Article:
Sunday 7 September 2014

Turtle Versus Eagle: Submersible Warfare

Today we find ourselves not so much all at sea, as all under a river, for on this day in 1776, Sergeant Ezra Lee made the first submersible attack in the American Turtle. His mission was to approach the HMS Eagle, attach explosives to her hull and then make good his daring escape! Needless to say, all did not go quite according to plan.

A model of the Turtle
A model of the Turtle

The Turtle was built by David Bushnell in Old Saybrook, Connecticut, in 1775. Buoyed by government funding and convinced that the Turtle was the answer to vanquishing the British permanently, Bushnell handed over the completed submersible following extensive tests and waited for his invention to play its part in the destruction of the flagship vessel.

At eleven o'clock in the evening of 6th September, Lee took to the Hudson River in the Turtle, guided out by rowboats to start his journey until, finally, he began to pilot his craft towards the Eagle. In fact, the submersible barely moved at all until favourable currents caught it and propelled it towards the ship. Just as all seemed to be going to plan, Lee was faced with what would prove to be an insurmountable obstacle as, when he attempted to drill into the Eagle to attach the explosives, he had the misfortune to choose a spot directly atop the iron plates that protected the intricate rudder.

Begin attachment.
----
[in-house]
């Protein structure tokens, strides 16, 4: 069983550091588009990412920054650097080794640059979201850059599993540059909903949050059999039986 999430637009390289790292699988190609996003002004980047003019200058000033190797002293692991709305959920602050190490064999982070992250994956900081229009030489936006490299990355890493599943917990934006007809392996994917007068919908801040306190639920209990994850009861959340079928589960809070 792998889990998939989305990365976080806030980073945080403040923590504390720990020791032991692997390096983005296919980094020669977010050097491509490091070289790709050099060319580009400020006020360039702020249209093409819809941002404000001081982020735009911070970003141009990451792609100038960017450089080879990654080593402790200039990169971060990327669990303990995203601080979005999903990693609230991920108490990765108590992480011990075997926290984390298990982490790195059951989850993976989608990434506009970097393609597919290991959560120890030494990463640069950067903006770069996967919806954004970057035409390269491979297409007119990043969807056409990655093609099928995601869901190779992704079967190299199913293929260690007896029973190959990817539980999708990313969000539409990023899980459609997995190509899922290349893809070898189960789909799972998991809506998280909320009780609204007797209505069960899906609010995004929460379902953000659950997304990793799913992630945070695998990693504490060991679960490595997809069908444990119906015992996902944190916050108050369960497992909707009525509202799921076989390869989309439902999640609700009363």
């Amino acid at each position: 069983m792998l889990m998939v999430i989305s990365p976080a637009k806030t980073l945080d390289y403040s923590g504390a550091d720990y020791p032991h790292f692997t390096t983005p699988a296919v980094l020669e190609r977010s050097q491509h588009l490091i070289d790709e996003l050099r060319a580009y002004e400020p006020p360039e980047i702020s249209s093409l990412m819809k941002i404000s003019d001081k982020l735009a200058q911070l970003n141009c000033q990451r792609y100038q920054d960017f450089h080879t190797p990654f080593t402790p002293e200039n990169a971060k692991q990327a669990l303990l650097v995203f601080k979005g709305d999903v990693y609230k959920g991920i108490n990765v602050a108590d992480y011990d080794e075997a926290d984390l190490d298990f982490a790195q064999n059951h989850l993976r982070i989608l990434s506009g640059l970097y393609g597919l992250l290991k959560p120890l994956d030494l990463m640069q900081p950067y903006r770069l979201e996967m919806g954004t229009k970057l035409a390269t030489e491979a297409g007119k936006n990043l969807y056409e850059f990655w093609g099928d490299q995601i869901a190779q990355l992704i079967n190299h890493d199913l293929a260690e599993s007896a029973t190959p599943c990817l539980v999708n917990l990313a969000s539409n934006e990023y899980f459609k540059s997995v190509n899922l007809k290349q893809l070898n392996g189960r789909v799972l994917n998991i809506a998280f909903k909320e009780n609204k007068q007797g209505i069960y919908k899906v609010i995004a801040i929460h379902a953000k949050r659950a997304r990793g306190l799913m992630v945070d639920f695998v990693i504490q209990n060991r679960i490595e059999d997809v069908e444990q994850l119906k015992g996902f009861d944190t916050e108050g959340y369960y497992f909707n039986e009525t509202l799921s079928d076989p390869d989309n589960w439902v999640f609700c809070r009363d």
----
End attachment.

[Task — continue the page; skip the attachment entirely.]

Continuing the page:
A cutaway depiction of David Bushnell's Turtle from The story of the submarine By Farnham Bishop, 1916
A cutaway depiction of David Bushnell's Turtle from "The Story of the Submarine", by Farnham Bishop, 1916

Not to be deterred, he continued to try to drill into the ship for some time until exhaustion forced him to stop. A somewhat cursory attempt to go directly under the hull and drill again proved futile and the thoroughly beaten Sergeant decided that the time had come to call off the operation. As he fled at a couple of miles an hour, Lee set off the explosives anyway to distract British lookouts and the Eagle lived to sail another day. Although Lee reported that the charge set off an enormous explosion and columns of water rose from the river, the British reported nothing untoward and appear to have been utterly unaware of the failed assault on their fleet.

The Turtle itself met a sticky end in October when the vessel that was carrying it was sunk at New Jersey. Submarine warfare would, of course, go on to be a major part of combat but for Lee, Bushnell and the Turtle, the underwater battle was over.



Warfare is a fascinating subject. Despite the dubious morality of using violence to achieve personal or political aims. It remains that conflict has been used to do just that throughout recorded history.

Your article is very well done, a good read.

Catherine Curzon said...

Thank you for visiting; a fascinating subject and one that never ceases to inspire debate!